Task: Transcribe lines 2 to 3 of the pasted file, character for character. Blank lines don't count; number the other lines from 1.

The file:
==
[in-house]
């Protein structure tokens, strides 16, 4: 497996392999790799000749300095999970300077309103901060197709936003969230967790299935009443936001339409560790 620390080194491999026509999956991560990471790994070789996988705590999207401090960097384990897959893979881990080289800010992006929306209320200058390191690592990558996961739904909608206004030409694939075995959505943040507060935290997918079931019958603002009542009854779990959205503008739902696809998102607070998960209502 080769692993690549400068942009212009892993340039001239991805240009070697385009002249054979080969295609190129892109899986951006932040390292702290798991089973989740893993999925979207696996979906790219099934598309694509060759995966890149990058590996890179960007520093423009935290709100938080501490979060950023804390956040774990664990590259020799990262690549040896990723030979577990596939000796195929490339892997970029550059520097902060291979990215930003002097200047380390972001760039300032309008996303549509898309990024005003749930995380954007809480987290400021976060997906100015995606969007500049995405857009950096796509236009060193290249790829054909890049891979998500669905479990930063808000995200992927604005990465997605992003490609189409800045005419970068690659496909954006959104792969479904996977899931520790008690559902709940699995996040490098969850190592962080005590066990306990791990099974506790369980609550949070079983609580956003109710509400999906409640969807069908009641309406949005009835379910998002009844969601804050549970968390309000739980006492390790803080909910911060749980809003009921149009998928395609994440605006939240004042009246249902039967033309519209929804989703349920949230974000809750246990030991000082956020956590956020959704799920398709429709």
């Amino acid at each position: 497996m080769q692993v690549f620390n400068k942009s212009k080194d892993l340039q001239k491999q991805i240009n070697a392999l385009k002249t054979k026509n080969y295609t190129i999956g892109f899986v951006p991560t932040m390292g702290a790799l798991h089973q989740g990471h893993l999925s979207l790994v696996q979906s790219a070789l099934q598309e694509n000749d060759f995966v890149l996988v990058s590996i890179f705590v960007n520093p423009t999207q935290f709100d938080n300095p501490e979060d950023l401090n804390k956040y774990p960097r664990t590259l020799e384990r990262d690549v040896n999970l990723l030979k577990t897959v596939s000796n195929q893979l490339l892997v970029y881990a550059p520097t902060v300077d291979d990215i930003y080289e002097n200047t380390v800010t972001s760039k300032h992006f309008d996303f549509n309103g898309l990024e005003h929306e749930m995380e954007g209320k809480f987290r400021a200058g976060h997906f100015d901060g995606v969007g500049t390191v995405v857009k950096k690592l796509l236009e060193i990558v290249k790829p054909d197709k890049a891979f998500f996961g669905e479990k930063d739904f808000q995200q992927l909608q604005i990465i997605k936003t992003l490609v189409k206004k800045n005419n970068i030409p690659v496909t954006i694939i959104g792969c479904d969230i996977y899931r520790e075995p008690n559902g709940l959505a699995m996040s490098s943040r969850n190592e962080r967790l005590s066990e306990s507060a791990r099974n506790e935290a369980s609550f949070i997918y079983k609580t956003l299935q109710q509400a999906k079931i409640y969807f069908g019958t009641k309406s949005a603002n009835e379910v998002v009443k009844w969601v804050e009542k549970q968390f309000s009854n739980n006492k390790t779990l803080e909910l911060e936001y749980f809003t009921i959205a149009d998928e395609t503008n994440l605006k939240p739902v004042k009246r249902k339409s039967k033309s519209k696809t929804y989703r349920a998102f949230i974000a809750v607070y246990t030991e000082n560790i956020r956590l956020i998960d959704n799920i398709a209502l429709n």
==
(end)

């Protein structure tokens, strides 16, 4: 497996392999790799000749300095999970300077309103901060197709936003969230967790299935009443936001339409560790 620390080194491999026509999956991560990471790994070789996988705590999207401090960097384990897959893979881990080289800010992006929306209320200058390191690592990558996961739904909608206004030409694939075995959505943040507060935290997918079931019958603002009542009854779990959205503008739902696809998102607070998960209502 080769692993690549400068942009212009892993340039001239991805240009070697385009002249054979080969295609190129892109899986951006932040390292702290798991089973989740893993999925979207696996979906790219099934598309694509060759995966890149990058590996890179960007520093423009935290709100938080501490979060950023804390956040774990664990590259020799990262690549040896990723030979577990596939000796195929490339892997970029550059520097902060291979990215930003002097200047380390972001760039300032309008996303549509898309990024005003749930995380954007809480987290400021976060997906100015995606969007500049995405857009950096796509236009060193290249790829054909890049891979998500669905479990930063808000995200992927604005990465997605992003490609189409800045005419970068690659496909954006959104792969479904996977899931520790008690559902709940699995996040490098969850190592962080005590066990306990791990099974506790369980609550949070079983609580956003109710509400999906409640969807069908009641309406949005009835379910998002009844969601804050549970968390309000739980006492390790803080909910911060749980809003009921149009998928395609994440605006939240004042009246249902039967033309519209929804989703349920949230974000809750246990030991000082956020956590956020959704799920398709429709």
């Amino acid at each position: 497996m080769q692993v690549f620390n400068k942009s212009k080194d892993l340039q001239k491999q991805i240009n070697a392999l385009k002249t054979k026509n080969y295609t190129i999956g892109f899986v951006p991560t932040m390292g702290a790799l798991h089973q989740g990471h893993l999925s979207l790994v696996q979906s790219a070789l099934q598309e694509n000749d060759f995966v890149l996988v990058s590996i890179f705590v960007n520093p423009t999207q935290f709100d938080n300095p501490e979060d950023l401090n804390k956040y774990p960097r664990t590259l020799e384990r990262d690549v040896n999970l990723l030979k577990t897959v596939s000796n195929q893979l490339l892997v970029y881990a550059p520097t902060v300077d291979d990215i930003y080289e002097n200047t380390v800010t972001s760039k300032h992006f309008d996303f549509n309103g898309l990024e005003h929306e749930m995380e954007g209320k809480f987290r400021a200058g976060h997906f100015d901060g995606v969007g500049t390191v995405v857009k950096k690592l796509l236009e060193i990558v290249k790829p054909d197709k890049a891979f998500f996961g669905e479990k930063d739904f808000q995200q992927l909608q604005i990465i997605k936003t992003l490609v189409k206004k800045n005419n970068i030409p690659v496909t954006i694939i959104g792969c479904d969230i996977y899931r520790e075995p008690n559902g709940l959505a699995m996040s490098s943040r969850n190592e962080r967790l005590s066990e306990s507060a791990r099974n506790e935290a369980s609550f949070i997918y079983k609580t956003l299935q109710q509400a999906k079931i409640y969807f069908g019958t009641k309406s949005a603002n009835e379910v998002v009443k009844w969601v804050e009542k549970q968390f309000s009854n739980n006492k390790t779990l803080e909910l911060e936001y749980f809003t009921i959205a149009d998928e395609t503008n994440l605006k939240p739902v004042k009246r249902k339409s039967k033309s519209k696809t929804y989703r349920a998102f949230i974000a809750v607070y246990t030991e000082n560790i956020r956590l956020i998960d959704n799920i398709a209502l429709n």